INDIAN MUTINY 1857, NO CLASP ‘MIDN. G, C, PARKER, IN. NL. BDE. H.M.P.V. CALCUTTA’, CHINA 1857, CLASP, PEKIN 1860 ‘AG. LIEUT. G. C. PARKER H.M.S. ZENOBIA. I N.’ OFFICIALLY IMPRESSED NAMING
George Charles Parker was born in Havant, Hampshire, on 19 February 1836, the son of a Captain in the Royal Marines, and was educated at the New Cross Royal Naval School. He was appointed a Midshipman in the Indian Navy on 3 April 1853 and after serving on a number of ships, was appointed to Auckland on 1 August 1855 and served under Admiral Sir Michael Seymour’s command in Chinese waters from August 1856.
Initially under orders of Captain Sir William Hoste, Auckland was tasked with keeping down piracy off the coast of Borneo and protection of the British settlement of Labuan. In December 1856, Auckland was ordered to Hong Kong to reinforce the squadron under Admiral Seymour. Here they were in action against piratical and Mandarin junks, destroying five and burning and destroying two batteries mounting thirty guns at Lanato. Soon after, Auckland was engaged against a fleet of eighty Mandarin junks at Second Bar Creek on the Canton River, sinking a number of them. Taking part in several other actions, including the cutting out of a junk and the destruction of a battery protecting it on the Bay of Tung Chung, in April 1857, Auckland soon after departed for Hong Kong, H.M.S. Inflexible having arrived and taken her place. Arriving in Singapore in May that year, Auckland was recalled to Calcutta on the outbreak of the Indian Mutiny. Here all available crew, including Midshipman Parker, were sent up country in a newly formed Naval Brigade.
On the outbreak of the Great Sepoy Mutiny, Parker was assigned to No. 3 Indian Naval Brigade under Lieutenant Batt, who had commanded Zenobia at the time of the outbreak. The Brigade, which consisted of Lieutenant Batt and 100 men, along with four guns, from Auckland under Midshipman’s Parker, along with Midshipman Hanay and Scamp, departed up-country from Calcutta in the small river steamer Jumna in July 1857. Tasked with delaying entry into the Goruckpore District by mutineers, they were present in the action at Jehenabad, above Allahabad, on 22 August 1857, where Midshipman Parker was sent in command of a boat to cut out and destroy some boats laden with captured Government stores. The enemy, however, were present in great numbers, lining the banks and in occupation of a thick wood close by the river, and opened a fire so fierce that Midshipman Parker received the signal to retire. The Jumna and her boats now advanced to the attack and, after engaging the enemy for six hours, succeeded in shelling the enemy out of their positions and destroying their boats. For his services during the Mutiny Parker was Mentioned in Despatches.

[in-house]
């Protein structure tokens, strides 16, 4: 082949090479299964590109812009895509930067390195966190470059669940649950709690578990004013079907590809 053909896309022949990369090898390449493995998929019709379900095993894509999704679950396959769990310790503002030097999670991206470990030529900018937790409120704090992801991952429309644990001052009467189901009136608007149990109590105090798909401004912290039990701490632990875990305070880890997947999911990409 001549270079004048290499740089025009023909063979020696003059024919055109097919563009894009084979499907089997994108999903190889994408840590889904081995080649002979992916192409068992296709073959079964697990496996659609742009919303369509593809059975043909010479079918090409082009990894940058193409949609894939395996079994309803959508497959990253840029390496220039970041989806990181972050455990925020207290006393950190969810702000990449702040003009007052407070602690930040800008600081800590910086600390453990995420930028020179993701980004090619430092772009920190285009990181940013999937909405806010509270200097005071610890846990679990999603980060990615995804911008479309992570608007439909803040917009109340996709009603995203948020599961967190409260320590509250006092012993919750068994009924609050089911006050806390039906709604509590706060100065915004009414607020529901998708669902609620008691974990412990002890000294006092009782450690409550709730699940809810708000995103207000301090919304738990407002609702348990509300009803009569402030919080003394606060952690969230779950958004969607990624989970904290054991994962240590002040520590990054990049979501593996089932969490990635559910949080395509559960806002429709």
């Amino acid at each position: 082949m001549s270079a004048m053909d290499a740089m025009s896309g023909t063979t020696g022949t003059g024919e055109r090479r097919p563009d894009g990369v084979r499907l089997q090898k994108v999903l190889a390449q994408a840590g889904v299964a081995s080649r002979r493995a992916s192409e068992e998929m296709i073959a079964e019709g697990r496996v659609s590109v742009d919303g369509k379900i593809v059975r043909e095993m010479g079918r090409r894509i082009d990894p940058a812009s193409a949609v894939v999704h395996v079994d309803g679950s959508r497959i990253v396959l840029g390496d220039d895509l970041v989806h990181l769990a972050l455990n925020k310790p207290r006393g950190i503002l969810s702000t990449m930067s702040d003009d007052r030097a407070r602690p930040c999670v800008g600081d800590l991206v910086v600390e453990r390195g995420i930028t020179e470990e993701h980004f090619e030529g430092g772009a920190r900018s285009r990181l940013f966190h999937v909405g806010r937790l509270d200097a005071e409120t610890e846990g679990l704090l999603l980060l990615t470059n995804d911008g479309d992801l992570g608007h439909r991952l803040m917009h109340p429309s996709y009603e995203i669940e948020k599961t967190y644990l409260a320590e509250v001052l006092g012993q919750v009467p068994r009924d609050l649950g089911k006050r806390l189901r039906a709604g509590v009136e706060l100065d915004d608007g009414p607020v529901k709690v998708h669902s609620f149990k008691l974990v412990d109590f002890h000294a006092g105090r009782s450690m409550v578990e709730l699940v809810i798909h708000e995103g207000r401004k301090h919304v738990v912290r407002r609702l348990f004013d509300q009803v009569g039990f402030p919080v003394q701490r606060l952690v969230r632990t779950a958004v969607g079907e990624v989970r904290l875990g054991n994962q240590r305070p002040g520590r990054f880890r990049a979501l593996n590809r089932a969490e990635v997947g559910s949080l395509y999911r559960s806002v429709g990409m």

Lieutenant Batt and his command shortly after returned to Allahabad, where Captain Peel attached them to the Shannon Brigade, with the intention of taking them with him up to Lucknow…………….
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Condition VF or better, a little contact wear. Sold with copied research, paper and on CD. Provenance: Captain K. J. Douglas-Morris Collection, DNW October 1996 when sold with an unnamed Baltic medal that did not belong to the recipient. A very fine and scarce pair of medals awarded to an Indian Naval Officer who saw a good deal of action, in particular with Naval Brigades.